Preparing for Year-End Performance Reviews
Gathering and Analyzing Performance Data
Incorporating 360-Degree Feedback
Annual team assessments need to be complemented by 1:1s and 360-degree feedback throughout the year. Otherwise, your employees could be feeling left in the dark for the other 364 days.
360-degree feedback is like taking X-rays from all angles. It provides fresh and honest insight from peers, managers, direct reports, and clients, to help understand where and why performance is lacking, improve teamwork and accountability, and foster self-awareness. Rounded input helps to break down the natural, inherent biases we all have.
Conduct a Cultural Survey, too. It will:
- Uncover blind spots limiting employees’ growth.
- Highlight areas of good and bad practice and behavior, providing insight into what people should Stop, Start and Continue doing.
- Understand how leaders answer their team’s needs and shape employee experiences.
- Develop leadership review strategies and ensure a strong link between teams and corporate goals.
- Develop culture and track progress.
Conducting Effective Year-End Reviews
Best Practices for Delivering Feedback
- Focus on empathy: Suspend judgement, and use clear, respectful language to facilitate open communication.
- Practice active listening: Seek to understand their perspective. Show respect, don’t interrupt, ask thoughtful questions, and offer support to help them grow.
- Focus on behavior:Swap character judgements for behavior insights. Instead of saying, “You always miss deadlines,” try saying, “I wonder if you are saying ‘yes’ to too much.” Remember your job is to give them perspective on actions and their impact.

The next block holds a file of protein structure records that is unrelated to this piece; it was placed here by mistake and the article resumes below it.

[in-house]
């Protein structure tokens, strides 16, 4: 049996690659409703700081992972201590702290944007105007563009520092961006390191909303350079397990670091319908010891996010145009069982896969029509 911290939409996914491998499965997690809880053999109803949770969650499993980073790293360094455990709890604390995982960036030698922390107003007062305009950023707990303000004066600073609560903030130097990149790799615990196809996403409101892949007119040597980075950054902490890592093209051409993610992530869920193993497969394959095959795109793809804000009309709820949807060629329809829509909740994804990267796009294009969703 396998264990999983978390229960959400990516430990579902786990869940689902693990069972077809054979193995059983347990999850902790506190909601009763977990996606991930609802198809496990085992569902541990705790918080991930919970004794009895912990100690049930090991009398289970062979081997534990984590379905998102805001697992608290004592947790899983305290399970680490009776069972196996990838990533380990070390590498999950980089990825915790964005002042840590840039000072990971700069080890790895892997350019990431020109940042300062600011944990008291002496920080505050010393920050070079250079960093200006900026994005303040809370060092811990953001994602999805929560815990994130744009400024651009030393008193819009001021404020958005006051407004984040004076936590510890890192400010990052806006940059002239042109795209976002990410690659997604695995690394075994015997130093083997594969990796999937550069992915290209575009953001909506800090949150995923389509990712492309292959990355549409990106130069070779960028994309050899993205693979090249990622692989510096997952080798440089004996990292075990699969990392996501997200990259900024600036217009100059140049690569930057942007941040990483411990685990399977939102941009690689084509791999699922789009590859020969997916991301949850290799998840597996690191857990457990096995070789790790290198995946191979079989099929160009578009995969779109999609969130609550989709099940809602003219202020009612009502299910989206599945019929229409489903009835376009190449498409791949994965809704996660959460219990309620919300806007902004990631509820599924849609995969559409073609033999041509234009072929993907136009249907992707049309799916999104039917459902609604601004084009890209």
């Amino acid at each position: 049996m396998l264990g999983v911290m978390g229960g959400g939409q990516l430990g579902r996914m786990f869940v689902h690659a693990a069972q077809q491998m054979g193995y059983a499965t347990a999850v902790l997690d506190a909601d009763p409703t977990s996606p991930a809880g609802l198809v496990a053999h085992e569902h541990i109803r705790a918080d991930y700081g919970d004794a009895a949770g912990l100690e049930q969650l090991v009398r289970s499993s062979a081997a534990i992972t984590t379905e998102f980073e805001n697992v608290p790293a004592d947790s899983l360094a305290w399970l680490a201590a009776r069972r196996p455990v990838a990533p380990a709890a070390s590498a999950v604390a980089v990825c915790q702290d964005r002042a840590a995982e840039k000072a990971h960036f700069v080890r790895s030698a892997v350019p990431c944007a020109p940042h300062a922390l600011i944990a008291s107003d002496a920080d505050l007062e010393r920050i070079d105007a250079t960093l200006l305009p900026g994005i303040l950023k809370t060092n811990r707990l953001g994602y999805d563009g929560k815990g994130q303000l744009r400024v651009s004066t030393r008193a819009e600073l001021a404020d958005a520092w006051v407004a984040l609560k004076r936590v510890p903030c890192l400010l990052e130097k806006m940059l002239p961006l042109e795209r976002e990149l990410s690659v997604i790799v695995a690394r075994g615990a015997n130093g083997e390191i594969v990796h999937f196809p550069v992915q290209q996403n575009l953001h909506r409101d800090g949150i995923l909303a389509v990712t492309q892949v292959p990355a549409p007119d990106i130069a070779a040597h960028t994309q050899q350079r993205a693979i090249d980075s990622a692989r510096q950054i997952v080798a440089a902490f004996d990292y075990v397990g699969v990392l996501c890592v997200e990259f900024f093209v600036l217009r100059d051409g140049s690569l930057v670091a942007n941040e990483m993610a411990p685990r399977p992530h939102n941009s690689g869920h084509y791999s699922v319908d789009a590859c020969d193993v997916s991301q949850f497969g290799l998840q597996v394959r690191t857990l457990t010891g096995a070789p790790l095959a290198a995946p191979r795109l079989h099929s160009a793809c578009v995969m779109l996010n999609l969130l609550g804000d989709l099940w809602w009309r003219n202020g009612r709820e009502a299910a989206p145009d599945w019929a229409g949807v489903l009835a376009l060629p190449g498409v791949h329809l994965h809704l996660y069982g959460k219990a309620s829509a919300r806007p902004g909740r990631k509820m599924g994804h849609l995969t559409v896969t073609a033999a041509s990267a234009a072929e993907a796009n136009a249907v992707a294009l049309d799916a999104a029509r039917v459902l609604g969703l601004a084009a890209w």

- Don’t use the "Feedback Sandwich":Be kind and honest, not nice and fluffy! Keep positive and constructive feedback separate. When providing constructive feedback ensure you give specific examples, and end with how you would improve. This approach ensures the data doesn’t get lost and always ends of positive note.
- Ask for feedback as a leader: Stepping into the spotlight can be a real ‘gulp’ moment but being receptive sets a positive example for teams, and strengthens trust in leaders. Ditch the ego. Negative feedback should always be approached with an open mind and a willingness to listen and learn.
A culture of regular feedback makes sure that no surprises crash the party at the next end of year reviews.
Facilitating Open and Honest Conversations
Balancing Achievements and Growth Areas
Setting Goals and Expectations for the Coming Year
Collaborative Goal Setting with Your Team
Aligning Individual Goals with Organizational Objectives and Purpose
What are the key objectives of conducting end of year reviews?
How can leaders prepare effectively for team assessments?
What are some best practices for delivering constructive feedback?
It’s better on top!
For managers and talent professionals that truly CARE. Sign up to the DX blog and you’ll always be on top of the freshest leadership tips. Promise!
Need some time apart? Are we emailing you too often? Just give us your feedback, and we promise we’ll respond. We really do care. And if it’s still too much, just unsubscribe. It’s cool.